I haven’t been able to sit down and focus for eight hours a day. And being in a computer was the worst thing that you could have done to me. Whereas now, I’ve had this next kind of level of my brain switching on again. And it’s really profound because I haven’t experienced it for eight years and I mentioned it to my wife literally a couple of days ago and told her, I’ve been so productive in this downtime. I’ve never been so productive in the last eight years.
Yeah. So what I’m trying to illustrate is that the perception for some stroke survivors, when they’re in the thick of it is that oh my god, this is hard. It’s always going to be hard. I’m never going to gain anything. I’m never going to achieve anything. But then there are those light bulb moments where things come on and you go, woah, that’s new or that’s different or That’s better.
I think that’s part of it is I want to do something new every day. Because I don’t want to feel like I get to a point like there’s so much more ground for me to cover in my recovery that I think there’s plenty of room for something new every day. Yesterday my something new was doing heel lifts in the kitchen. Tomorrow, my new thing will be to walk farther than I have before without my cane. That either seems like something is so simple that you do the same walk you did without the cane before. Of course I can do that again. I just add on another block. I can do that. That’s easy.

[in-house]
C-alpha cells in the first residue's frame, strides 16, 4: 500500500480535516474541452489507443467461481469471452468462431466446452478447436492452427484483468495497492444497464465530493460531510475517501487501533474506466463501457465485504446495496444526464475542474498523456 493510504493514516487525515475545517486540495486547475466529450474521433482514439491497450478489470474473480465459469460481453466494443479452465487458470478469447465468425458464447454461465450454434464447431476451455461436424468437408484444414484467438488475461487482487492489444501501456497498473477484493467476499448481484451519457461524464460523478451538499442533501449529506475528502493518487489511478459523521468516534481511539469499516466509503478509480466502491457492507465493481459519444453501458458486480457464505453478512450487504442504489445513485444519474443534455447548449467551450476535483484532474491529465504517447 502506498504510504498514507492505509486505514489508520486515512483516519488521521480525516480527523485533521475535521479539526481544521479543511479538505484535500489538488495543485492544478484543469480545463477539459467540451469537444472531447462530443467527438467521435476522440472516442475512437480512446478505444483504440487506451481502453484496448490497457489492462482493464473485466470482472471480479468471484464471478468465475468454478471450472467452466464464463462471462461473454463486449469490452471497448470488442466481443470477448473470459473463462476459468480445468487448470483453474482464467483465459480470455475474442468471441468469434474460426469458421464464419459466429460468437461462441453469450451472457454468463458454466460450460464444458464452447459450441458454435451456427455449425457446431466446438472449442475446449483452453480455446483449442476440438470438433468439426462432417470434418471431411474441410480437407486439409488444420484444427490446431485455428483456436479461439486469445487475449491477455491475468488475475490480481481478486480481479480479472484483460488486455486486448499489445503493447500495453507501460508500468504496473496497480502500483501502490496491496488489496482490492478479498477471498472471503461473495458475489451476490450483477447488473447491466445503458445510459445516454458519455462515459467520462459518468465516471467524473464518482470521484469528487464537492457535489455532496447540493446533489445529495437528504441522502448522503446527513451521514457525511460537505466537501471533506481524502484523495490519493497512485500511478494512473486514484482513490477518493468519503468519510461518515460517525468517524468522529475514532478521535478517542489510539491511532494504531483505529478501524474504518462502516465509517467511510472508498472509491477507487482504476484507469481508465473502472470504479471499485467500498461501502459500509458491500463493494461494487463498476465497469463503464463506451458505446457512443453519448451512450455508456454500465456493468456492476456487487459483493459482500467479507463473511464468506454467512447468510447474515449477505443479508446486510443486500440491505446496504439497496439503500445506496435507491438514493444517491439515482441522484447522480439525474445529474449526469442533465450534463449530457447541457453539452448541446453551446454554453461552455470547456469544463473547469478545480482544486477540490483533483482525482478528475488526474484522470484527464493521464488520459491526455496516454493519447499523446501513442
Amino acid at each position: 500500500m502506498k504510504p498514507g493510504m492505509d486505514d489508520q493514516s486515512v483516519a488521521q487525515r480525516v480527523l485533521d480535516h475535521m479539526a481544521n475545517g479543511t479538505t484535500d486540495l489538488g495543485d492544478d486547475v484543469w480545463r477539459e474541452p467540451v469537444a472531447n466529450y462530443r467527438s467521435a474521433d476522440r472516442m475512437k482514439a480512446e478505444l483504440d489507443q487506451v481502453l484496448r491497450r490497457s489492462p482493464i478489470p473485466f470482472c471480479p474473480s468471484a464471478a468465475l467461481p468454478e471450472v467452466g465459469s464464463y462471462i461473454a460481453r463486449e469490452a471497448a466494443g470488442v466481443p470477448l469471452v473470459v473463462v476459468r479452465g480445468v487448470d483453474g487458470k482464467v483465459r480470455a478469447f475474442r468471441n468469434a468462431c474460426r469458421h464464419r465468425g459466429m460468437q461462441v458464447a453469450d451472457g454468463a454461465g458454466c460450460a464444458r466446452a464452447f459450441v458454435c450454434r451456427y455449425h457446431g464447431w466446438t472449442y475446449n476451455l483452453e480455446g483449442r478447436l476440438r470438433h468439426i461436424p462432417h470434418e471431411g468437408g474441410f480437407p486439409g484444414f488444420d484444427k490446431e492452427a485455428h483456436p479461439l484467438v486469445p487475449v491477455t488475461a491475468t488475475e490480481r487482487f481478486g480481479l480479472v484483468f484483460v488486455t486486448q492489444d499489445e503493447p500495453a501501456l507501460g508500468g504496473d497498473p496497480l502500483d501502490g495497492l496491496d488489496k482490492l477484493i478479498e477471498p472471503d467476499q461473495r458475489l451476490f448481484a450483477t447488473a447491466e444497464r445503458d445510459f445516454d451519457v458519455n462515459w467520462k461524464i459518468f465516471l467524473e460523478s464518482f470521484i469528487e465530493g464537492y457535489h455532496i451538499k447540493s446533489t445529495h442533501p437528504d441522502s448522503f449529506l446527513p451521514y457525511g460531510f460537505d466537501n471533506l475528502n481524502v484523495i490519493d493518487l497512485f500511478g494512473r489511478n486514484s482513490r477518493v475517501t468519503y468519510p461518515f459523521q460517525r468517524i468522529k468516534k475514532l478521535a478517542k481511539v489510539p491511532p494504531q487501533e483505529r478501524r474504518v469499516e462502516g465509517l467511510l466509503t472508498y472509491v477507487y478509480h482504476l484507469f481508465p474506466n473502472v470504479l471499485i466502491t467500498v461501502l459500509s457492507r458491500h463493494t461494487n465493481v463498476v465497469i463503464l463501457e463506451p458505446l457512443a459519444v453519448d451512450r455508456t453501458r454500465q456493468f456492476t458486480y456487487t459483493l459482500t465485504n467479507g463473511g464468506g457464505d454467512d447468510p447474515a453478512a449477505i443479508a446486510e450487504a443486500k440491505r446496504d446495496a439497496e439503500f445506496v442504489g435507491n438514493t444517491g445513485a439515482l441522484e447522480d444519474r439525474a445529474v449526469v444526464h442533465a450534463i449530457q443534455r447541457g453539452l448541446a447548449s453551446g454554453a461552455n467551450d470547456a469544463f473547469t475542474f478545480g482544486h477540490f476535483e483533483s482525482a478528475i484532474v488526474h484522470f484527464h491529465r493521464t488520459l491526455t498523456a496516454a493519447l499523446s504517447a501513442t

And do you experience spasticity and left side proprioception issues and numbness and all that kind of thing?
My proprioception has gotten much better lately. I don’t have numbness I have tons of spasticity. My hand right now is a little fixed (inaudible). My hand is I’ve been doing a lot of mirror box. So I’ve been doing about a half an hour mirror box every day for the past week or so. And my left hand has seized up dramatically. So mirror box is working. In that my hand is getting another like a bigger message to work, but it’s overdoing it so I have to stretch it a little bit more. My leg seems to be okay, not less spasticity in my leg, for a while my toes were gripping, not so much anymore.